Notre Dame's Drue Tranquill accepts twisted path to progress
SOUTH BEND — Drue Tranquill is convinced that his long-term football future is as a safety.
Not that the Notre Dame sophomore hasn’t embraced the crooked path he’s on now that casts him in a wide variety of roles, from pass rush to pass coverage and almost everything in between.
Or the more jagged ones that preceded it.
Like the one that had the Fort Wayne, Ind., product convinced his calling was baseball up through his junior year at Carroll High School until recurring back injuries nudged him toward football.
“That’s why I came onto the recruiting scene with football kind of late,” said Tranquill an unheralded three-star recruit who didn’t garner a single scholarship offer outside the Midwest. “I never really pursued football.”
And the one that abridged his freshman season with a torn ACL just as he was getting comfortable at the top of the depth chart for the first time.
Tranquill actually garnered his first career interception in that 31-28 loss to Louisville Nov. 22 after he had suffered the eventual season-ending knee injury, which the sophomore still minimizes when he describes it as his “knee thing.”
“I came and got it checked out on the sidelines, and they’re like, ‘You just hyperextended it.’ ” Tranquill recalled. “So in my mind, I was good to go.
“I was going to push through it and do whatever I could to stay on the field. When I found out I tore it the next few days, I was very surprised, very devastated at first.”
Tranquill’s faith eventually reframed the setback as an opportunity. In fact, it’s the lens through which he seems to view and process every unexpected twist and maintain he’s right where he’s supposed to be.
“All things work for the good for those who trust in Him,” said Tranquill, who often sprinkles Bible verses into his Twitter game.
Before his 2014 season ended abruptly 11 games in, Tranquill’s 33 tackles, three pass breakups, one interception, one QB hurry, one tackle for loss and ND’s first blocked punt since 2010 put him squarely in the conversation as ND’s most impacting freshman.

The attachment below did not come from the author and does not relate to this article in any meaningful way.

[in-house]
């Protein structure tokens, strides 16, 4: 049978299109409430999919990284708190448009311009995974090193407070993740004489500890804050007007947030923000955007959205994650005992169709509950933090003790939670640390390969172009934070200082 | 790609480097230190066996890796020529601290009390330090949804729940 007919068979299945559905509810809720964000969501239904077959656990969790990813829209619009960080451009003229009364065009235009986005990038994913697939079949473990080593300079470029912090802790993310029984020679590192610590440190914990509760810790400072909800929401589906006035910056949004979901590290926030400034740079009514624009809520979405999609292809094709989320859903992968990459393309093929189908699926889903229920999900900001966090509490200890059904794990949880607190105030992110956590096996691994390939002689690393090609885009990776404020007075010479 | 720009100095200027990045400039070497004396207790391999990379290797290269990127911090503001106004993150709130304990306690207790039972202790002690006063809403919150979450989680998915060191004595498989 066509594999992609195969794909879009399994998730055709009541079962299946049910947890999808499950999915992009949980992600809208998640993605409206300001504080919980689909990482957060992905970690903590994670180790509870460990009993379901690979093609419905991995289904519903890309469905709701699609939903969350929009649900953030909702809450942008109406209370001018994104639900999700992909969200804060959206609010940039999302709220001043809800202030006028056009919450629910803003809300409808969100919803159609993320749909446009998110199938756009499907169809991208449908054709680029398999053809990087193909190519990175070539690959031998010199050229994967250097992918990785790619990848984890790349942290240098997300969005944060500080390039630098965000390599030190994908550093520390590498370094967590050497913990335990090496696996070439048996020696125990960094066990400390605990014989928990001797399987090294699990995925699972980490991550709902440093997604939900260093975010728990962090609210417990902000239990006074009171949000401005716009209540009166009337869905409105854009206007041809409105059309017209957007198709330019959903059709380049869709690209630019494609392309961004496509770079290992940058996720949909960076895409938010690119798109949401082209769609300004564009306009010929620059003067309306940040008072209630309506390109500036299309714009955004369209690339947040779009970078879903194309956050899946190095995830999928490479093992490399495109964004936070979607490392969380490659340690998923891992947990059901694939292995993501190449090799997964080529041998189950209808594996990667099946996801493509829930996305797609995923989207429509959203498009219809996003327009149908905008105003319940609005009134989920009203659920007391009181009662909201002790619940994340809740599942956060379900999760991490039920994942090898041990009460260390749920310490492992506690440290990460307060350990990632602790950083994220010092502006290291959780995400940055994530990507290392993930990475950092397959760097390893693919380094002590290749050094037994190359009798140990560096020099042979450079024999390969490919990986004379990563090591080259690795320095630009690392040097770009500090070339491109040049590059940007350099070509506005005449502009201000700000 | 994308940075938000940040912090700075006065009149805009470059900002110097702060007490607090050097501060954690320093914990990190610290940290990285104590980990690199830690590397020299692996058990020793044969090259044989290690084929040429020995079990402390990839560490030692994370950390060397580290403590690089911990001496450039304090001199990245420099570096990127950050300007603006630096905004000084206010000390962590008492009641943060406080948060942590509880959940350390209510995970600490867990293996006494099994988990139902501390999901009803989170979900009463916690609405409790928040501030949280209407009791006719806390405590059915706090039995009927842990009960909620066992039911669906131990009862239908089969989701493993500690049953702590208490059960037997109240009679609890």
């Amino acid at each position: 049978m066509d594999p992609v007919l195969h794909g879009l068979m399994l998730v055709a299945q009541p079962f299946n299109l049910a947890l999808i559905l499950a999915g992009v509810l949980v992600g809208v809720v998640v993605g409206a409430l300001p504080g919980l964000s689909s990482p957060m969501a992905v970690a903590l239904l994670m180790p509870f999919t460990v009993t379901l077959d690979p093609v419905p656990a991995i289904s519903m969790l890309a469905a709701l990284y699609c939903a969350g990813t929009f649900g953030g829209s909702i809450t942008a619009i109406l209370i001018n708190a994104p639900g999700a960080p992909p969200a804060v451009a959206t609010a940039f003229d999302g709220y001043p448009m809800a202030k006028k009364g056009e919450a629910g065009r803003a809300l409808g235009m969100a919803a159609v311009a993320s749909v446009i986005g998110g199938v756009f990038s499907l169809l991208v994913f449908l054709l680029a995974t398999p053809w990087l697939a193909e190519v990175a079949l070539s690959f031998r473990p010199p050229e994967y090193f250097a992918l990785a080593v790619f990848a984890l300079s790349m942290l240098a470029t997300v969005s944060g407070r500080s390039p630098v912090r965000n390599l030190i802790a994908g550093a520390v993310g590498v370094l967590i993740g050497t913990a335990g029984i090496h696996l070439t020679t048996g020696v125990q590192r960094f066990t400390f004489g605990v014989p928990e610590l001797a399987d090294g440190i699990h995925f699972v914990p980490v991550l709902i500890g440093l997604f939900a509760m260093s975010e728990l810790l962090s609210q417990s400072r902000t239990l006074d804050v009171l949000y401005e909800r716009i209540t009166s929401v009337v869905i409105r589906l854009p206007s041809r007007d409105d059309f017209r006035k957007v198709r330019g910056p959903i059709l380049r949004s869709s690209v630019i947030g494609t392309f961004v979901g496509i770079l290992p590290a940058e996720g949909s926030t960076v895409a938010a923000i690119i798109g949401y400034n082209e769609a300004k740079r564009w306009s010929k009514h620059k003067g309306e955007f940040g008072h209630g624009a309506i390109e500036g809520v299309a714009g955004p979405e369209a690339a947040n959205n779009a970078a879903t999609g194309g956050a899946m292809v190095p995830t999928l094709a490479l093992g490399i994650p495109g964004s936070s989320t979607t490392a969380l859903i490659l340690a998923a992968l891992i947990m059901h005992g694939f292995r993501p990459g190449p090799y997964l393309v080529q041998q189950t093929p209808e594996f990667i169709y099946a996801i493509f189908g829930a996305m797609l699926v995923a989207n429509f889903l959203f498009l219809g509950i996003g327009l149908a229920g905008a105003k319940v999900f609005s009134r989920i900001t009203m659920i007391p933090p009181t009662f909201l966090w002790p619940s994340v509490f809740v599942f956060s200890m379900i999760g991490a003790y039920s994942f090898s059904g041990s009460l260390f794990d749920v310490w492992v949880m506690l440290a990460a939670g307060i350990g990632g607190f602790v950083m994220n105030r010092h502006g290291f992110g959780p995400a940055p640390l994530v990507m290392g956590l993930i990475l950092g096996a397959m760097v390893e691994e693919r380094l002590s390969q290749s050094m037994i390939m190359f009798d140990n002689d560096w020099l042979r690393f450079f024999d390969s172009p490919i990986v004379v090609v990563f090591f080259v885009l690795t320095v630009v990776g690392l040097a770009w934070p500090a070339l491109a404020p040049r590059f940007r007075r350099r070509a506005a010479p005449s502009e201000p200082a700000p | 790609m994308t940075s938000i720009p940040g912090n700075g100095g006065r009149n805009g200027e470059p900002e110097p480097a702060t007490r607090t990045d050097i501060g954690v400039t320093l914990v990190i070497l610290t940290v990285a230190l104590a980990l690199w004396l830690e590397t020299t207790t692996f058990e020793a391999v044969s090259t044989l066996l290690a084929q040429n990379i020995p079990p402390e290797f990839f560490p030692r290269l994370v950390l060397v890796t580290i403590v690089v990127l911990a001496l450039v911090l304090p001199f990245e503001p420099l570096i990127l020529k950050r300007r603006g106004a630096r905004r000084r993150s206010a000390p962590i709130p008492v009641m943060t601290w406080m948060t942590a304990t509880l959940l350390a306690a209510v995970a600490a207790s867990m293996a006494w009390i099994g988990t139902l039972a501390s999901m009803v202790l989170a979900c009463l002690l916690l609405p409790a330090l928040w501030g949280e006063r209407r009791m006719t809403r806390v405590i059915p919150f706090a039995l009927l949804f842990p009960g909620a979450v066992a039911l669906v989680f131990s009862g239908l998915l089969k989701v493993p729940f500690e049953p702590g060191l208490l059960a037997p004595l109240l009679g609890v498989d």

Even though he doesn’t project in the 2015 starting lineup, Tranquill’s sophomore impact could be even more significant.
The 6-foot-2, 225-pounder moves all over the field in ND’s six-defensive back (dime) package. He’s sturdy enough to play the run, swift and savvy enough to get pressure on the passer and skilled enough to make an impact in pass coverage.
In fact, several college football analysts — including ESPN’s David Pollack and Mack Brown — believe big safeties with elite speed, such as Tranquill, are trending toward being premium athletes as defenses evolve to try to catch up with quick-snapping spread offenses.
“Guys that can cross train and guys that can do a lot of things on your defense are the type of athletes really required in todays’ game,” Irish defensive coordinator Brian VanGorder concurred.
Tranquill could probably play some offense if Irish head coach Brian Kelly ever decided to dabble with his versatility to that extreme. The mechanical engineering major rushed for more than 1,400 yards, averaging more than 12 yards per carry, with 28 rushing TDs his senior year at Carroll.
On defense, he played outside linebacker for the large-school power. During the recruiting process, which included the Irish prying Tranquill out of Purdue’s recruiting class, ND head coach Brian Kelly wasn’t sure how to sell Tranquill on where he’d fit in the Irish defense.
“For me at the time, he (Kelly) has got so much experience in football, he’s going to put me in the best position to help this team, to help my future,” Tranquill said. “So I was really willing to do whatever it took in whatever he wanted me to do.”
Now Kelly is asking Tranquill to defer being a pure safety for one more season until roster turns over at that senior-laden position group after this season.
Tranquill’s buy-in is enhanced, he said, by his new position coach, former Irish All-America cornerback Todd Lyght.
“I think we have a more cohesive unit as a secondary,” Tranquill said of Lyght’s influence. “I definitely see that in the way we attack the offseason, both in the film room and the weight room.
“Coach Lyght is a national champion, a Super Bowl winner. He’s a champion in life. He knows what it takes to win. He’s just so invested in us and loves us. He’s willing to do whatever it take to help us win and succeed like he did.”